Instructor: 0:00 So far we have mapped our first two properties here. Now, let's assume a bit more complicated use case. For instance, every person probably belongs or has been born in a specific nation.
0:11 What we have here is usually a nation ID, let's say two, which points to the ID of the nation the actual person was born in. That's usually represented by some kind of dropdown field. Let's go and create one below, here.
0:27 Again, that will map to nation ID, the property we just defined on our model. Then the type here now is no more input but as select, because what we want to create is a select box which has a tag select here.
0:42 Now, in the template options, we again specify our label. That would now be nation. Let's save this for now.
0:52 With that, we get here that nation dropdown field visualized on our form.
0:57 Now, the problem right now here is that we don't have any kind of options to choose from. In order to do so, we can specify them in the template options here.
1:07 What I could do here is I create this options field, which is an array, which usually consists of a value, which would be the ID, which is one, and then the actual label. That could be like Germany. Here, let's do value two. Just label Italy, and so on.
1:28 Now, the application will refresh, and you can see now Italy has actually been pre-selected. The reason is now our dropdown field has actually already been recognized. I have value two for Italy in my options list as well as the value that is data-bound on my model is two. Therefore, Italy is already pre-selected correctly.
1:49 You can see I can open it. I can select a different one, and this will get reflected then on my form value as well as on my model, just as we would expect.
1:59 Now obviously, hard-coding these values here in our form configuration is usually not an option we can go for. In real world applications here, we would have a lot more. Moreover, those values usually come from a service site.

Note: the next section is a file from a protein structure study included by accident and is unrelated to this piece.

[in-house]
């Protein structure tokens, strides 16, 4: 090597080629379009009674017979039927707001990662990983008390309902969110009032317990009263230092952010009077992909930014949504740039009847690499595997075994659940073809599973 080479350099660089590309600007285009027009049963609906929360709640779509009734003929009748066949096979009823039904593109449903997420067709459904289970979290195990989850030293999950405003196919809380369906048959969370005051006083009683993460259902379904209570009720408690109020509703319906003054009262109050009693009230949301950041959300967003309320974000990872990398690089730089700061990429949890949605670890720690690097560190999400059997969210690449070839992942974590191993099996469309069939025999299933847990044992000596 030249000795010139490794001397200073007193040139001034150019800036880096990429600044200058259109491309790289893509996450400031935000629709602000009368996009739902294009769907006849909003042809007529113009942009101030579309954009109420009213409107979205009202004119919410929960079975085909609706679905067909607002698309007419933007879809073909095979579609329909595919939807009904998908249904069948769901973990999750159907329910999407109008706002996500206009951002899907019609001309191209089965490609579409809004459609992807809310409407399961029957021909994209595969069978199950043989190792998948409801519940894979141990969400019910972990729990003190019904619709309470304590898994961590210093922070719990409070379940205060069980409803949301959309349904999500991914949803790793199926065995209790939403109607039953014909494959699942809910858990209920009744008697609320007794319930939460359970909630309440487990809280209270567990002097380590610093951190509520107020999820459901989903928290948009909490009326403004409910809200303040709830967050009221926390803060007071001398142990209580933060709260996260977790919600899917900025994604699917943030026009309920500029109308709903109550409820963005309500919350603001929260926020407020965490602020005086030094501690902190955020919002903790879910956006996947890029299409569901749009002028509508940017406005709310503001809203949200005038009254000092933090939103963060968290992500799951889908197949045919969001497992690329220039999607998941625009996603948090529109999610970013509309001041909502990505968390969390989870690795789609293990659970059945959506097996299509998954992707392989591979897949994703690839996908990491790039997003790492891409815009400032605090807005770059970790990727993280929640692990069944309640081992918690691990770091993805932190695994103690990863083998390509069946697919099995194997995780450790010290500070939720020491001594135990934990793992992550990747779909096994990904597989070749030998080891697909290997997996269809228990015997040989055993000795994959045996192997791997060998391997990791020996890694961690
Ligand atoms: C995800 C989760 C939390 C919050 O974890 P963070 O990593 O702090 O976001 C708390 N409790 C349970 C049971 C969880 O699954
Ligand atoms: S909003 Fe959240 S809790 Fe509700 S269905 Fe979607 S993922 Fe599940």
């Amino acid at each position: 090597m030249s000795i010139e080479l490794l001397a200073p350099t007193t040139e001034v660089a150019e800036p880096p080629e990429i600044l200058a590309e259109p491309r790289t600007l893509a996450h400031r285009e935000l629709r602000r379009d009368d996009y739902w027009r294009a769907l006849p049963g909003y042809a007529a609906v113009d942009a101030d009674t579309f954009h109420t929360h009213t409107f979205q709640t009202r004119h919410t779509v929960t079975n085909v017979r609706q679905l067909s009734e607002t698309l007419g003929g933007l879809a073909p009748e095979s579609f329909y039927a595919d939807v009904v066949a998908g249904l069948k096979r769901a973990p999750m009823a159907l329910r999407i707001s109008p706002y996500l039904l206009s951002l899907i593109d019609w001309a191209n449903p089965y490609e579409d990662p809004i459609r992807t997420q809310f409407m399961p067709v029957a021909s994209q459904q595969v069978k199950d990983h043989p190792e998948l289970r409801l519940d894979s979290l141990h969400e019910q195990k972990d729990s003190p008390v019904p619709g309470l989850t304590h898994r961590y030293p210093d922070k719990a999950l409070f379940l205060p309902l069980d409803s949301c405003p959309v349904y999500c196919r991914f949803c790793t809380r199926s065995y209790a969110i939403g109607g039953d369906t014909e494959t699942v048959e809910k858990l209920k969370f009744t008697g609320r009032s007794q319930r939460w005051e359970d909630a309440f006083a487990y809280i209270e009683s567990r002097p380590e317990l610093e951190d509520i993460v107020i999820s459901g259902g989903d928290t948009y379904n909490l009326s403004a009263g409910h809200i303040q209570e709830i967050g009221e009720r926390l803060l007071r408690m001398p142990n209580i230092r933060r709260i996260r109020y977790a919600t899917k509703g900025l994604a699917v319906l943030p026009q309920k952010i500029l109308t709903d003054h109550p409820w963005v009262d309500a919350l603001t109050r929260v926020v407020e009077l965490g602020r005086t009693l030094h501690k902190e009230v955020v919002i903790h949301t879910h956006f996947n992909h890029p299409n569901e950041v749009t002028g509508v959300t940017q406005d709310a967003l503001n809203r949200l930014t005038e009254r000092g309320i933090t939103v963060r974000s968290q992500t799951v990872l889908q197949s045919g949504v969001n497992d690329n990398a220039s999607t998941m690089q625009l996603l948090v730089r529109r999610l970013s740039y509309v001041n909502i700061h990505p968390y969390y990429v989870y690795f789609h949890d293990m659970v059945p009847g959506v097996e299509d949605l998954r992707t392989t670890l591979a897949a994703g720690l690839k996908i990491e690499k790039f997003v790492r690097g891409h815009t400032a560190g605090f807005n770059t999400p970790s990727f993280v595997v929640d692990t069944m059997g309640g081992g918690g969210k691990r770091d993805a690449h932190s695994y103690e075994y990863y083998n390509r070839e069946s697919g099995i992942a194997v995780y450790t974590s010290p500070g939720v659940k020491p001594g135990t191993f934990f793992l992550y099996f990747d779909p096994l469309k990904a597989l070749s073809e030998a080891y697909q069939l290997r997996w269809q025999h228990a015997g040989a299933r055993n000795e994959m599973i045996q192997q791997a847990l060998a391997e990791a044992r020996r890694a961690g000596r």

2:13 In order to emulate that, let's create a new service, ng g service, and let's call it data service. Now, if you map our data service, let's create here a function getNations, which returns us a set of nations, which we can then data-bind onto our dropdown field.
2:34 In order to have this as similar as possible to an actual HTTP call, let's return here an observable. I'm using here that off function. Let's import that. Let me paste in here just a set of nations. We can save this.
2:50 Now, let's go back into our app component. First of all, we obviously have to import that nation service into our constructor. Let's place the constructor down here.
3:00 We have here the data service. Now we can actually go and use those nations that we already returned from the data service.
3:09 The interesting part here is that options property here in Formly does not only accept here an array, but we can directly hook it to an actual observable. What we can do is here is we can say this is a data service .getNations.
3:24 Formly will automatically recognize this is an actual observable. It will subscribe to it. Once the value resolves, it will actually bind and visualize them on the form. Let's refresh here again.
3:39 You can see now Germany has been selected because here the second one is Germany. Let's switch to one which in our data service is Italy. You can see it currently gets reflected as well as the different kind of values get pre-filled as we expect from our service.